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Asean countries ambivalent about EU CBAM

A cassava farm in Thailand, which is among the Asean countries that fear negative effects if the CBAM’s scope is extended to include all products and services, and all indirect emissions from upstream value chains. (Photo: Valeria Mongelli/Bloomberg)
A cassava farm in Thailand, which is among the Asean countries that fear negative effects if the CBAM’s scope is extended to include all products and services, and all indirect emissions from upstream value chains. (Photo: Valeria Mongelli/Bloomberg)

The European bloc’s largest trading partners in south-east Asia are concerned the carbon border adjustment mechanism could dent both their exports and overall GDP, but some see merit in the scheme

The EU’s carbon border adjustment mechanism, which imposes a carbon levy on imports from jurisdictions with more lax climate policies, has met with some concern by the Association of Southeast Asian Nations economies, which form Europe’s third-largest trading partner after the US and China. However, some believe the initiative will ultimately help to accelerate the green transition in the area.

The CBAM is forecast initially to have a limited impact on exports originating from Asean countries. Within the initial scope, Singapore and Vietnam have been the biggest exporters of the affected products to the EU, accounting for just over 10 per cent of each economy’s total exports of these commodities between 2019 and 2022, according to data by the Asean+3 Macroeconomic Research Office. Based on calculations by Amro, under the CBAM’s initial coverage, exports to the EU could decline by an estimated 0.12 per cent for Asean economies in 2030. 

However, Amro senior economist Marthe Hinojales says: “The CBAM could have a substantial negative impact on Asean exports if its scope is extended to include all products and services and all indirect emissions from upstream value chains.”

Model simulations suggest that under such an extreme-case scenario, the CBAM would result in about a 10 per cent decline in Asean exports to the EU and shave 0.2 per cent off Asean’s gross domestic product in 2030. The calculations show that Vietnam, Thailand, Malaysia and Indonesia will feel the greatest impact.

According to Irina Akentjeva, partner at law firm Herbert Smith Freehills, the EU’s scheme is bound to reach beyond its initial scope. “The expectation is that the EU CBAM will continue to expand to other sectors and products,” she says, making its impact more widely and intensely felt.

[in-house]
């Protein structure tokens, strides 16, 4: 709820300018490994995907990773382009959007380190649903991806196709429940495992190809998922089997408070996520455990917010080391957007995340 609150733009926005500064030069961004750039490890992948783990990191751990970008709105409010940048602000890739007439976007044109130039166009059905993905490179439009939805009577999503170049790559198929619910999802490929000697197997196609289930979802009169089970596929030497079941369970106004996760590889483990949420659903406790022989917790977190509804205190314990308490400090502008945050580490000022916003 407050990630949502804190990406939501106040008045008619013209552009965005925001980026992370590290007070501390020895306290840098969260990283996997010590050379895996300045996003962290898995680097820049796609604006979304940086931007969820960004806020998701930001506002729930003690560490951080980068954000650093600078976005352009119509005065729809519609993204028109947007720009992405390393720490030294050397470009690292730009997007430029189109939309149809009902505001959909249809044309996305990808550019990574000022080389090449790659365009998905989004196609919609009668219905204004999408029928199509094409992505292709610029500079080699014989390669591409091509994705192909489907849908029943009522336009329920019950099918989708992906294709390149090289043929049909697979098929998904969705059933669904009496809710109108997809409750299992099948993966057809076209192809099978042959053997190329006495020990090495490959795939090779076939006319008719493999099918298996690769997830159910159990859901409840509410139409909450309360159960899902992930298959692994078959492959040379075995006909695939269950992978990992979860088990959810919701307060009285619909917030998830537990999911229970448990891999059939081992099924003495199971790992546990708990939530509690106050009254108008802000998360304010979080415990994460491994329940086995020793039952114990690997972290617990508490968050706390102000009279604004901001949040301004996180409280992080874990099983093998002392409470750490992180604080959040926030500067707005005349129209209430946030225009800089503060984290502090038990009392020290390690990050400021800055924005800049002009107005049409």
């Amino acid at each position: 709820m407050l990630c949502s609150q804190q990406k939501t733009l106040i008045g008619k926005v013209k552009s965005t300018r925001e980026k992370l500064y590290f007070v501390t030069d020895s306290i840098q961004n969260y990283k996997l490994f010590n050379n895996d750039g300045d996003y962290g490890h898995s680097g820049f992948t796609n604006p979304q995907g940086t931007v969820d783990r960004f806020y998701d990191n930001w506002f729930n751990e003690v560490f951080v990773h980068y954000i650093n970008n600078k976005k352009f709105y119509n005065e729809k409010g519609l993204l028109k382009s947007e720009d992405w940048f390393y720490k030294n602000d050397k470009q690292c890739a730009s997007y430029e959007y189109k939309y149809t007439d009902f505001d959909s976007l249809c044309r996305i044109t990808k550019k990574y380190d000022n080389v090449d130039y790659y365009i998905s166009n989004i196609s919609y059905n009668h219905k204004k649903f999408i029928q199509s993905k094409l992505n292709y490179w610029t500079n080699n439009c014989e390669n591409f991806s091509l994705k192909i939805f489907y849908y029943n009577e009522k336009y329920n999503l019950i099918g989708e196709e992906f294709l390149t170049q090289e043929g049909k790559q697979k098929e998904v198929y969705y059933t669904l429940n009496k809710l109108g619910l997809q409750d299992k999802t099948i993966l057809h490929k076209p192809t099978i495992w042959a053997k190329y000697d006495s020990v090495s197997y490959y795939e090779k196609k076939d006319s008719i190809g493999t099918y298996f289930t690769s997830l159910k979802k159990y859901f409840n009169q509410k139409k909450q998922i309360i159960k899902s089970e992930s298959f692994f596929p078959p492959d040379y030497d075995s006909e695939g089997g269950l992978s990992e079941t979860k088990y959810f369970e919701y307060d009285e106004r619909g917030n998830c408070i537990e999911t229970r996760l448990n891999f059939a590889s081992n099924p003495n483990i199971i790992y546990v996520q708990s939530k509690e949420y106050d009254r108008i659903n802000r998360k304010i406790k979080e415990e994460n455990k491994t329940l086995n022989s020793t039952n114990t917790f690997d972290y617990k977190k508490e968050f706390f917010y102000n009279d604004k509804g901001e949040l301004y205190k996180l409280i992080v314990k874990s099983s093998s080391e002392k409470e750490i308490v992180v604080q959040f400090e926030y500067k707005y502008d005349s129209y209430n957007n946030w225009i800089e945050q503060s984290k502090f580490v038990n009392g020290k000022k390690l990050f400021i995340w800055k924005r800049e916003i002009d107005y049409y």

“The response from south-east Asia has generally been muted,” Akentjeva says. “But the EU CBAM is likely to be met with resistance from both Malaysia and Indonesia, who may see such mechanisms as discriminatory.”

In June, Indonesia’s co-ordinating economic affairs minister, Airlangga Hartarto, and Malaysia’s deputy prime minister, Fadillah Yusof, jointly visited the EU to raise objections to its anti-deforestation rules. The regulation would affect exports to the EU of palm oil and other agricultural products produced in Indonesia and Malaysia.

“Given these tensions, the EU CBAM is likely to similarly be viewed in a negative light,” Akentjeva says.

Green influence

Amro says empirical research illustrates that the current stage of global carbon pricing systems have negligible effects on competitiveness and carbon leakages, both of which underpin the rationale behind CBAM policies. 

“CBAM is a relatively easy concept in theory. However, when it comes to understanding the implementation details, you quickly get into complex and difficult technicalities,” says Stefano De Clara, head of secretariat at the International Carbon Action Partnership. 

Implementation details include the scope of application, the methodology for calculating embedded emissions, assessing equivalency with existing carbon pricing systems, and the alignment with international trade agreements, among others.

So far, the main impact of the EU CBAM has been to encourage Asean to accelerate its green policies.

“While the predominant response to CBAM in Vietnam to date has been a bit of a shrug, it does incentivise the government to create a system that mirrors the EU initiative,” says Leif Schneider, chair of the legal sector committee at the European Chamber of Commerce in Vietnam.

“Offshore regulations such as the EU CBAM endorse developing countries like Vietnam to step up their game to stay competitive on the global stage, to make an unequivocal commitment to certain sustainability standards and put them in writing,” he adds.

 

A service from the Financial Times